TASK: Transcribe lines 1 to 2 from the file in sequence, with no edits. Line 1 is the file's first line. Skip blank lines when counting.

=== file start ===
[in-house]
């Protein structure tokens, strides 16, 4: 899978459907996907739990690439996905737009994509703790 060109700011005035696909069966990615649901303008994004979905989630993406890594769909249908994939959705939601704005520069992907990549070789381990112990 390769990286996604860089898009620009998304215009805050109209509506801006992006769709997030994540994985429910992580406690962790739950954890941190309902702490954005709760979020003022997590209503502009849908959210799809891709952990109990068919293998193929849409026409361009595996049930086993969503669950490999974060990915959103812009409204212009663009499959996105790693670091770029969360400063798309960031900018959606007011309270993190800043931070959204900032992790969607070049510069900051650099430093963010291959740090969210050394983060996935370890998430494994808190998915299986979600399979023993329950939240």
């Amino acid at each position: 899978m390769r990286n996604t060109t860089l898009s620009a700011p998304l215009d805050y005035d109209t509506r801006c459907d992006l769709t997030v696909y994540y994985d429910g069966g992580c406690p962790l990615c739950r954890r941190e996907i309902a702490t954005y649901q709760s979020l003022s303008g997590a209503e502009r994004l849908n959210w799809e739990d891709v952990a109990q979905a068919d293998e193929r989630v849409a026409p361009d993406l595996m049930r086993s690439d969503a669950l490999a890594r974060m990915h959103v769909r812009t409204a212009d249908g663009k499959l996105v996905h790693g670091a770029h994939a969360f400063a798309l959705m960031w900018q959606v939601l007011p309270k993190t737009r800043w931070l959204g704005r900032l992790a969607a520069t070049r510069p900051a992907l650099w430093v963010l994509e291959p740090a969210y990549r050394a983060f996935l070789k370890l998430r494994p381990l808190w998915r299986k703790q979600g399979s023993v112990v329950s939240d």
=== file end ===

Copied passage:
[in-house]
């Protein structure tokens, strides 16, 4: 899978459907996907739990690439996905737009994509703790 060109700011005035696909069966990615649901303008994004979905989630993406890594769909249908994939959705939601704005520069992907990549070789381990112990 390769990286996604860089898009620009998304215009805050109209509506801006992006769709997030994540994985429910992580406690962790739950954890941190309902702490954005709760979020003022997590209503502009849908959210799809891709952990109990068919293998193929849409026409361009595996049930086993969503669950490999974060990915959103812009409204212009663009499959996105790693670091770029969360400063798309960031900018959606007011309270993190800043931070959204900032992790969607070049510069900051650099430093963010291959740090969210050394983060996935370890998430494994808190998915299986979600399979023993329950939240």